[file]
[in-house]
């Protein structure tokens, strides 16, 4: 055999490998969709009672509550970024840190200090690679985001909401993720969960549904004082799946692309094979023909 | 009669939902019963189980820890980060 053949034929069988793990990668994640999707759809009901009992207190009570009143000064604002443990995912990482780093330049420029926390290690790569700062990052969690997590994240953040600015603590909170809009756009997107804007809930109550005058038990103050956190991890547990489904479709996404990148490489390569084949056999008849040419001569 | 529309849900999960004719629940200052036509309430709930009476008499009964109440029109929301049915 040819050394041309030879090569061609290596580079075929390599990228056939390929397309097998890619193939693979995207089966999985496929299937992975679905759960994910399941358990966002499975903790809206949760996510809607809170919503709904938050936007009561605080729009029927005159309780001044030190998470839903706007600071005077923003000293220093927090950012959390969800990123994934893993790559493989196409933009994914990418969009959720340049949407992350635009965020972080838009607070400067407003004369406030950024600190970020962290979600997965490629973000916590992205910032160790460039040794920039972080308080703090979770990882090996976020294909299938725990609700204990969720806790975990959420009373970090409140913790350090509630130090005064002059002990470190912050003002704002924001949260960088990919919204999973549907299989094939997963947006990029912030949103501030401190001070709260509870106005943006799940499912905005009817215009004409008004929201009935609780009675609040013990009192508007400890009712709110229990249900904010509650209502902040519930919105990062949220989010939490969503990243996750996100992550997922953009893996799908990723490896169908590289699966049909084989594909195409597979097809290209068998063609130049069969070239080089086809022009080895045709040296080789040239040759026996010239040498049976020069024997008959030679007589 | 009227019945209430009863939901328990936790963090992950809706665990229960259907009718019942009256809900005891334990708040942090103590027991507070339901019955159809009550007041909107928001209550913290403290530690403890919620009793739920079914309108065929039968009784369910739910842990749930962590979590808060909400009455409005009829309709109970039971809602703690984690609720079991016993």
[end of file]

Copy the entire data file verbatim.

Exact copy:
[in-house]
């Protein structure tokens, strides 16, 4: 055999490998969709009672509550970024840190200090690679985001909401993720969960549904004082799946692309094979023909 | 009669939902019963189980820890980060 053949034929069988793990990668994640999707759809009901009992207190009570009143000064604002443990995912990482780093330049420029926390290690790569700062990052969690997590994240953040600015603590909170809009756009997107804007809930109550005058038990103050956190991890547990489904479709996404990148490489390569084949056999008849040419001569 | 529309849900999960004719629940200052036509309430709930009476008499009964109440029109929301049915 040819050394041309030879090569061609290596580079075929390599990228056939390929397309097998890619193939693979995207089966999985496929299937992975679905759960994910399941358990966002499975903790809206949760996510809607809170919503709904938050936007009561605080729009029927005159309780001044030190998470839903706007600071005077923003000293220093927090950012959390969800990123994934893993790559493989196409933009994914990418969009959720340049949407992350635009965020972080838009607070400067407003004369406030950024600190970020962290979600997965490629973000916590992205910032160790460039040794920039972080308080703090979770990882090996976020294909299938725990609700204990969720806790975990959420009373970090409140913790350090509630130090005064002059002990470190912050003002704002924001949260960088990919919204999973549907299989094939997963947006990029912030949103501030401190001070709260509870106005943006799940499912905005009817215009004409008004929201009935609780009675609040013990009192508007400890009712709110229990249900904010509650209502902040519930919105990062949220989010939490969503990243996750996100992550997922953009893996799908990723490896169908590289699966049909084989594909195409597979097809290209068998063609130049069969070239080089086809022009080895045709040296080789040239040759026996010239040498049976020069024997008959030679007589 | 009227019945209430009863939901328990936790963090992950809706665990229960259907009718019942009256809900005891334990708040942090103590027991507070339901019955159809009550007041909107928001209550913290403290530690403890919620009793739920079914309108065929039968009784369910739910842990749930962590979590808060909400009455409005009829309709109970039971809602703690984690609720079991016993």